If this be March, we must all be mad. Right now, a rather tiny number of people are mad because, honoring a long tradition, Northwestern University’s Men’s Basketball team has not been invited to play in the NCAA tournament.
Northwestern Basketball is noted for futility. Through last season, it’s lifetime winning percentage is 41%. The program flirted with, well, not excellence; let’s call it “above averageness” a couple of times (16-1 in 1930!), but always sank back to the usual. I admit that I really didn’t notice the degree of futility as an undergrad: my high school, which house of horrors shall remain nameless, had an athletic tradition of being roundly humiliated by the other schools in its conference, and then mocked. In my time, NU’s football team was pretty good, and I really didn’t notice that the basketball program was entering one of its periods of decline. Then the entire school sort of slid into a slough of despair, when the grass went unmowed and the hedges untrimmed, and professors forgot to go to class. Abandoning the “collegiate gothic” architecture of John Gamble Rogers, it erected concrete box after concrete box. And the athletic teams became jokes too trite to tell. Survivors call these the Dark Ages, the Lost Years, the Years of Futility.
For Men’s Basketball, a series of reputable coaches-Bill Foster, Tex Winter, Ricky Byrdsong, Kevin O’Neill – tried and failed to improve the team, eventually quitting or getting fired or (in O’Neill’s case), running screaming into the night. Bill Carmody, the current head coach, has not been fired, nor has he quit, and if he screams in the night, he does it so as no one notices. I wouldn’t blame him if he does. After a long period of painstaking building (you cannot use the term “rebuilding” about NU basketball), the last four years have been quite good – 75 wins, 55 defeats, and the improvement in basketball playing ability of his teams has been noticeable. But NU has not been invited to play in the NCAA tournament. This enrages some witnesses, who demanded that the coach be fired.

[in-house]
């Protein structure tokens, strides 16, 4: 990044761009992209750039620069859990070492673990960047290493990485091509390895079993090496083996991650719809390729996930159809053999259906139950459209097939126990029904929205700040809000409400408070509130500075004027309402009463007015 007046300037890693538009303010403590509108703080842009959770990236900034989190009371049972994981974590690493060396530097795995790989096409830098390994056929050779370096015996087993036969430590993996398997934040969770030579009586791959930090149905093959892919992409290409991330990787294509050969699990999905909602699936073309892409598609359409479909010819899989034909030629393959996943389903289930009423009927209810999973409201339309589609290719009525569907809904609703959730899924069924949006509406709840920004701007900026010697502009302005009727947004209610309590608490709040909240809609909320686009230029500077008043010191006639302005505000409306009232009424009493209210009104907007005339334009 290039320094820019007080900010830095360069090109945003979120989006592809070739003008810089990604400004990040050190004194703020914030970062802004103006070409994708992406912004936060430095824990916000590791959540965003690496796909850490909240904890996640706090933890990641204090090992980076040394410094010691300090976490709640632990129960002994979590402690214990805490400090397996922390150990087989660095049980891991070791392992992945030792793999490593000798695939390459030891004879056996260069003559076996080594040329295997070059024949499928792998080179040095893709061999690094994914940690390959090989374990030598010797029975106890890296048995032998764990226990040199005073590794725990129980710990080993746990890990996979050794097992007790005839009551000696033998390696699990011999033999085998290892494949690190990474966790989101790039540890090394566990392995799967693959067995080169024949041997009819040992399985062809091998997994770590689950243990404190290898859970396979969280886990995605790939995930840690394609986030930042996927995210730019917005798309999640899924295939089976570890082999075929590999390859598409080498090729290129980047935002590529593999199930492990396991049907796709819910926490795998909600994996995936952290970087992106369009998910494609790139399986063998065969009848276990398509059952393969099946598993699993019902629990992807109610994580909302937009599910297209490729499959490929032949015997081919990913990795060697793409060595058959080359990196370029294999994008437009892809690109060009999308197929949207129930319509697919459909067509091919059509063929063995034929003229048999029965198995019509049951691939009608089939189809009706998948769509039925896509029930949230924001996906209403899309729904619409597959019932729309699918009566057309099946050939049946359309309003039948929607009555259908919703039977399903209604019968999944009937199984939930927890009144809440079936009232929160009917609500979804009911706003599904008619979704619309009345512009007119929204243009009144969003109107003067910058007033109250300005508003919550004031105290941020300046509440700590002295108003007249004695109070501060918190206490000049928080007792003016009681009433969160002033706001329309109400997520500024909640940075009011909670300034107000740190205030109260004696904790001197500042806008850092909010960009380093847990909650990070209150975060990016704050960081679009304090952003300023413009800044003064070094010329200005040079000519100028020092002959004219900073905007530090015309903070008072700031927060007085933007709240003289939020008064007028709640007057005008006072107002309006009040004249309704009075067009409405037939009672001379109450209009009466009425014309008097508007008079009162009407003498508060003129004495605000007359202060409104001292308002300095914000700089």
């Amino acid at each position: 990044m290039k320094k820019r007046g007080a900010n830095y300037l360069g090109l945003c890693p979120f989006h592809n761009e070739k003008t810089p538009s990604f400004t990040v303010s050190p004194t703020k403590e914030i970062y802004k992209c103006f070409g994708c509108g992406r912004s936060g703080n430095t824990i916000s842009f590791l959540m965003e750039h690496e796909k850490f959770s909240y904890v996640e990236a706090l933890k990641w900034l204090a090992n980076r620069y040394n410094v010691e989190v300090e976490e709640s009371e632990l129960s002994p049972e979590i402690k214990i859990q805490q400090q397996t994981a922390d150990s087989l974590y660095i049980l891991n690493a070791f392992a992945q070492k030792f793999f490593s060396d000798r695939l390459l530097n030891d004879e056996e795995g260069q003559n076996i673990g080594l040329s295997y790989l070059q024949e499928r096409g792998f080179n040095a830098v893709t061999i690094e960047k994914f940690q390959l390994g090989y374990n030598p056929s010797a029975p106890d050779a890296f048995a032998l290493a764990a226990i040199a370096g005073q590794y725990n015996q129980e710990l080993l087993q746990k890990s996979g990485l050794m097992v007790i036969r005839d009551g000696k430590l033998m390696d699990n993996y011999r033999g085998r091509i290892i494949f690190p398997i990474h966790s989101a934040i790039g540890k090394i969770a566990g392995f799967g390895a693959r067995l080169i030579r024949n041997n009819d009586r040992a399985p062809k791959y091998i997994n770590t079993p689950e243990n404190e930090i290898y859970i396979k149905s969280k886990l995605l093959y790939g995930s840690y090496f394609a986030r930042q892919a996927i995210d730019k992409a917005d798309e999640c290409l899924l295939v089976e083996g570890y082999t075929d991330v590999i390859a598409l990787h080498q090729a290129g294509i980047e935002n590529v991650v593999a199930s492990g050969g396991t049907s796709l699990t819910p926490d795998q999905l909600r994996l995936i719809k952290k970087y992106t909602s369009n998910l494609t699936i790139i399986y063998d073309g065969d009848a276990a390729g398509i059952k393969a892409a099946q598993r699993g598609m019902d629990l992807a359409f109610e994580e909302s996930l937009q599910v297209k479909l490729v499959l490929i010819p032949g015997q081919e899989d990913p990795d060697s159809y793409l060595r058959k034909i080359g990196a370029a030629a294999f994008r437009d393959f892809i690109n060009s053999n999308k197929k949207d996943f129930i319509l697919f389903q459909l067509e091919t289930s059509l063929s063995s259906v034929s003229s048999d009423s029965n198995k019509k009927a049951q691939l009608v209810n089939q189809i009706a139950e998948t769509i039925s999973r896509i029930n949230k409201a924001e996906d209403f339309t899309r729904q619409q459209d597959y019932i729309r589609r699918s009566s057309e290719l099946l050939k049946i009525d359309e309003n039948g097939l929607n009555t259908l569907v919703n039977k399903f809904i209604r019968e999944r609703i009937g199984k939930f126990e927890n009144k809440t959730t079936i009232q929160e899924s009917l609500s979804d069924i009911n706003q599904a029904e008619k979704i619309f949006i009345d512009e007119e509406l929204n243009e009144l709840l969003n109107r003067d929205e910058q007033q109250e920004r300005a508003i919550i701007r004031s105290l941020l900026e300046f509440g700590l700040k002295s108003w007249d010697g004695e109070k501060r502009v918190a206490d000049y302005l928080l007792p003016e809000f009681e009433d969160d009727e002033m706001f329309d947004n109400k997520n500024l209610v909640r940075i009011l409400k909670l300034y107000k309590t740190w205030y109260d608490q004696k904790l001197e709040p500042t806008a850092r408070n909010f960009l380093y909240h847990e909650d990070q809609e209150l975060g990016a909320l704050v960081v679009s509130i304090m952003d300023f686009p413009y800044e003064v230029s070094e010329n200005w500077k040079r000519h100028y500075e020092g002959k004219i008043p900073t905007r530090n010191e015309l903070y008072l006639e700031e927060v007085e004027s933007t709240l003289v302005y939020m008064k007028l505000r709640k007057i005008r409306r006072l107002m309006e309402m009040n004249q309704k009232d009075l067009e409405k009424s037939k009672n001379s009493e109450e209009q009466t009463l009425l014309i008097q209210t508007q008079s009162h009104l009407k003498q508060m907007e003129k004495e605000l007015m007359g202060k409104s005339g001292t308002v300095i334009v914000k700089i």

Let us put this another way: there are those who, infuriated by NU’s exclusion from the NCAA field, demand that the coach with a career winning percentage at NU of 48%, 58% over the last 4 years, and whose players do not do embarrassing things, be replaced. This coach’s immediate predecessors had winning percentages of (are you ready for this? It’s pathetic) 32% 5%, 28%, 31% and 34%, over a quarter of a century. That is a deep, dark hole indeed. In fact, the four-year record for 2008-2012 is unmatched since the inception of the NCAA tournament. There are a couple of decent four year runs in that time (1957-1960, 1965-1968), but they don’t quite reach the level of the last four years. There’s a bitter irony that NU basketball got bad just at the time the NCAA tournament got invented: before 1939, NU had 14 winning seasons. Since 1939, 17. In fact, until the last four years, NU had not accumulated 4 consecutive winning seasons since 1912-1915. Good grief. My great-aunt Bertha was living in Old Willard (Music Administration to you newbies) then. This year, 19 points are the difference between an 18 and 25 win seasons. One thing a coach can’t do is actually make shots.
Getting invited in to the NCAA tournament is, I submit, a false metric. Better questions, I would say, involve how Carmody relates to his players (which I don’t pretend to know), how he identifies and recruits potential players, and whether (and this is a close judgment call, quite opaque to those outside the program) the immediate future is likely to be rosier than most of the past. Next year’s team seems likely to be larger and quicker than this years, but short on experience.
Try as I might, I can’t find a huge reason to fire this guy other than the NCAA thingy – an arbitrary metric at best.